American Trousseau back on the table

Eric Asimov writes his column today (though it was posted online last week) about the tiny amount of Trousseau production in California focusing on Arnot-Roberts and a few others. I tried the wine last summer when I visited the winery and tweeted about it. Bryan Garcia raised the question of price, wondering if it was worth it when it cost more than the wines of the “Jura masters.”

A post here from last year generated interesting discussion around the question of relative value and whether if you’re a Trousseau lover, you feel obliged to support domestic efforts. Sam Herron commented then, “no I do not think I have any obligation to buy domestic wines, well priced or not…I wanted to jump on the Arnot-Roberts bandwagon after your posts because they excited me, but their prices are just too much.” Bob said, “I agree wholeheartedly with Sam. That being said, today I bought a Dolcetto from Bonny Doon for $20. I don’t even pay that much for an Italian Dolcetto.”

Uff the fluff opined: “For American wines one has to simply ignore QPR – sad, but true.” Evan Dawson said “No obligation. As a consumer, though, you’re limiting yourself if you don’t acquire a strong knowledge of what is available locally.”

Since Asimov didn’t address the question of value or who is buying it beyond a handful of winemakers, consider this a corollary and a chance to join the discussion from last year. What do you think–who’s buying domestic Trousseau? Would (relative) price drive your decision to do so, or your desire to support something domestic that’s different?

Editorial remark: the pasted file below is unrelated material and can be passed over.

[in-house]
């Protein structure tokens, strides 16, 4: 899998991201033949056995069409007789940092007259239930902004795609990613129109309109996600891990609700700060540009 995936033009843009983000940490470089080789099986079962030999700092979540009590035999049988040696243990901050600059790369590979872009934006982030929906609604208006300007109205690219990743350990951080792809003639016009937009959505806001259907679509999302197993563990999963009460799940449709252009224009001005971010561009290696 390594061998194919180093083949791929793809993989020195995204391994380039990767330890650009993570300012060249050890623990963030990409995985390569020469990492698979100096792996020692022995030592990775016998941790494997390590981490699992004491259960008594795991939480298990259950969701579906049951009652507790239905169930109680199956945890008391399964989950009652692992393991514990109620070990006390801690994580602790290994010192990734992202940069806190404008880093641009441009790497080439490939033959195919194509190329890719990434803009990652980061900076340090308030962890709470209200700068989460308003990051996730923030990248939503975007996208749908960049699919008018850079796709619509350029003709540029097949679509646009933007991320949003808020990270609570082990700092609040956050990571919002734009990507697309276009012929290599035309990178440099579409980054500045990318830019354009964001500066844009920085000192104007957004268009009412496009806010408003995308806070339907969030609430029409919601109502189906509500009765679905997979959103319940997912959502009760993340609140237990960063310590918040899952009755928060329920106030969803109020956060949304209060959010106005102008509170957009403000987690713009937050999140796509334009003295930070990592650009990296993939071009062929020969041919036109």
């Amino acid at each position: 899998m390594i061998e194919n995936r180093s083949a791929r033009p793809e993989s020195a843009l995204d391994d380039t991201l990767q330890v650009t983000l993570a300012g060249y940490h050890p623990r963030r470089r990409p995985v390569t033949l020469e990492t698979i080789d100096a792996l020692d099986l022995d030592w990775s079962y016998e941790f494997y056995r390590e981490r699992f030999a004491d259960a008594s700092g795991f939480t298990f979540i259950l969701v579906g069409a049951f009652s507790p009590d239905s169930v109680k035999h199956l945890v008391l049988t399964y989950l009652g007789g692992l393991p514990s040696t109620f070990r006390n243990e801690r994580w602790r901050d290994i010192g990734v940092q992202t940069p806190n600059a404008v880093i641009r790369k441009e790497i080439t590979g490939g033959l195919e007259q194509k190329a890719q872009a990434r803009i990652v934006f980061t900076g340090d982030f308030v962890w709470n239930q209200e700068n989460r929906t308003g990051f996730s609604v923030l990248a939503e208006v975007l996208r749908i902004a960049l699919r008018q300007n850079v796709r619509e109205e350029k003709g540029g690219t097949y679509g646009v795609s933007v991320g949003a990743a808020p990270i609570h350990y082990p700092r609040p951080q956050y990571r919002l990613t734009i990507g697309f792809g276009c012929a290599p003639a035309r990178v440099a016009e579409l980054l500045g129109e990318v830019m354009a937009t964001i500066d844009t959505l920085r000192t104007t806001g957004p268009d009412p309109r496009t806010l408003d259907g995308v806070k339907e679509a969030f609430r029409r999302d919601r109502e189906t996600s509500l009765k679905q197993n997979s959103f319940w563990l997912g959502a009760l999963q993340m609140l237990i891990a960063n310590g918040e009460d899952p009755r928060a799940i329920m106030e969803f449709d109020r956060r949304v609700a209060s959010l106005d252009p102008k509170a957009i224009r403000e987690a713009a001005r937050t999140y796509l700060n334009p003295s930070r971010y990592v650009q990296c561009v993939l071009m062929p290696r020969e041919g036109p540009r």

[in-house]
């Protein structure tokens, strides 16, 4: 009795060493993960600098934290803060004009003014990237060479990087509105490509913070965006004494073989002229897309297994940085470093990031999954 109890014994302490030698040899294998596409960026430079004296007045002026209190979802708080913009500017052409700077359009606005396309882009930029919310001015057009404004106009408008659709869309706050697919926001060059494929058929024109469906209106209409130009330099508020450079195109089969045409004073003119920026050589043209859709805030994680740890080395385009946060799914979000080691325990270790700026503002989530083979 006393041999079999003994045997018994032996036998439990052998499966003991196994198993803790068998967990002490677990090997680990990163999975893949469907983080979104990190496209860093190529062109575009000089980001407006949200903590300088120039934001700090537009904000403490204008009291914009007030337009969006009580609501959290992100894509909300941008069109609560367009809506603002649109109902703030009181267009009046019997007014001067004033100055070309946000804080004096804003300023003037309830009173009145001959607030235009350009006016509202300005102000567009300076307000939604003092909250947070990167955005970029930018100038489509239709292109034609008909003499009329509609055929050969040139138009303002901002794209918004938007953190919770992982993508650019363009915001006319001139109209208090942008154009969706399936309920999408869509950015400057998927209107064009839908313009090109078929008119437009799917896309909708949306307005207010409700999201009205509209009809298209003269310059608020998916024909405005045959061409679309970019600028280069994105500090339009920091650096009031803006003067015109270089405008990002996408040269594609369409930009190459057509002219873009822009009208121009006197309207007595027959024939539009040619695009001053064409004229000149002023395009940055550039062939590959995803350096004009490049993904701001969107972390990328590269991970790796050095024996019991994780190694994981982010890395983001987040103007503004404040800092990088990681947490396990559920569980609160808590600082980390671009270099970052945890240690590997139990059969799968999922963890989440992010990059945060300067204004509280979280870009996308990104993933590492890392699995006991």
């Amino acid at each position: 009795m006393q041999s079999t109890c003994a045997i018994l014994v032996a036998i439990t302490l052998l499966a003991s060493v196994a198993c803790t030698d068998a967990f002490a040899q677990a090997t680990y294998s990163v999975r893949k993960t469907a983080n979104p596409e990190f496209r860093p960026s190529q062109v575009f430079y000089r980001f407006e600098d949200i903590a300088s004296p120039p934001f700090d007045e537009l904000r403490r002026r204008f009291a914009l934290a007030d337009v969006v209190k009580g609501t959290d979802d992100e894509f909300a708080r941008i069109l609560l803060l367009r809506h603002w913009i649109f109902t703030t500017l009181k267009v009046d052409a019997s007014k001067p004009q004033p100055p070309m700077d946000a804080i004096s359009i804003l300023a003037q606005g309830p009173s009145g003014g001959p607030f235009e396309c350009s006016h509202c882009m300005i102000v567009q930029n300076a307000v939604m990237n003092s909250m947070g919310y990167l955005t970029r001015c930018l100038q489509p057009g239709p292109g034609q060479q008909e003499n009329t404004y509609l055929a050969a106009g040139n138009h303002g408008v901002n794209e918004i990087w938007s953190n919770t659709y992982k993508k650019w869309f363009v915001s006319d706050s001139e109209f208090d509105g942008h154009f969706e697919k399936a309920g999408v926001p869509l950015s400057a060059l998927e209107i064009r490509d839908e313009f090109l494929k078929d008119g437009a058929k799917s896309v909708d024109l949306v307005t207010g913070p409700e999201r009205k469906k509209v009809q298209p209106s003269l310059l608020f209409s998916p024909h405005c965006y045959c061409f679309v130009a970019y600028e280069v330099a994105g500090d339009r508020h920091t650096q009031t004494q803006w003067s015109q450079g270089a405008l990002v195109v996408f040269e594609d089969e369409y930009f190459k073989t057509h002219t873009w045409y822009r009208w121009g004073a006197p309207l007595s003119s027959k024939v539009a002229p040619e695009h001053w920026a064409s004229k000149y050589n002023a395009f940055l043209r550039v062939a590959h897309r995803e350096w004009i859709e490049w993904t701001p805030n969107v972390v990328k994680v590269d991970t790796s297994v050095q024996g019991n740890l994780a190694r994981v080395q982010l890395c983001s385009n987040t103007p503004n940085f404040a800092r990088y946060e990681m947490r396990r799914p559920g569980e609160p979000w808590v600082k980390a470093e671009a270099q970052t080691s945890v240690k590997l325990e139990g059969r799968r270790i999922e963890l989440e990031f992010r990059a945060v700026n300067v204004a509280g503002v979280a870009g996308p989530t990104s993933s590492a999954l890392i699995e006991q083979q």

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6 Responses to “American Trousseau back on the table”

  1. It seems to me that QPR and supporting domestic producers are separate issues. Living in Vermont, we have every opportunity to buy what we eat and drink from local folks. It costs more than buying at the supermarket. Is it worth it? Probably depends on whether or not you get a good feeling by supporting locals who are providing your food. If the products are poor, no one will experience a warm feeling supporting the guy that made it regardless of price. So the QPR must somehow relate to how high is the Q to justify a high ratio. For me, once I lose the connection to the individual(s) making the products, I could not care less if the products are domestic or not, and hence the QPR becomes a more important factor.

    I believe that for many people, buying a wine at its best price is at least as important as QPR. No one wants to overpay. We developed a website,, which provides accurate price comparisons for email wine offers (where the best price deals are found) in order to lower the P. And we check each offer for professional ratings in order to increase the Q. So I suppose one might say we help increase QPR.

  2. […] Vino chimes in on Eric Asimov’s recent piece about California […]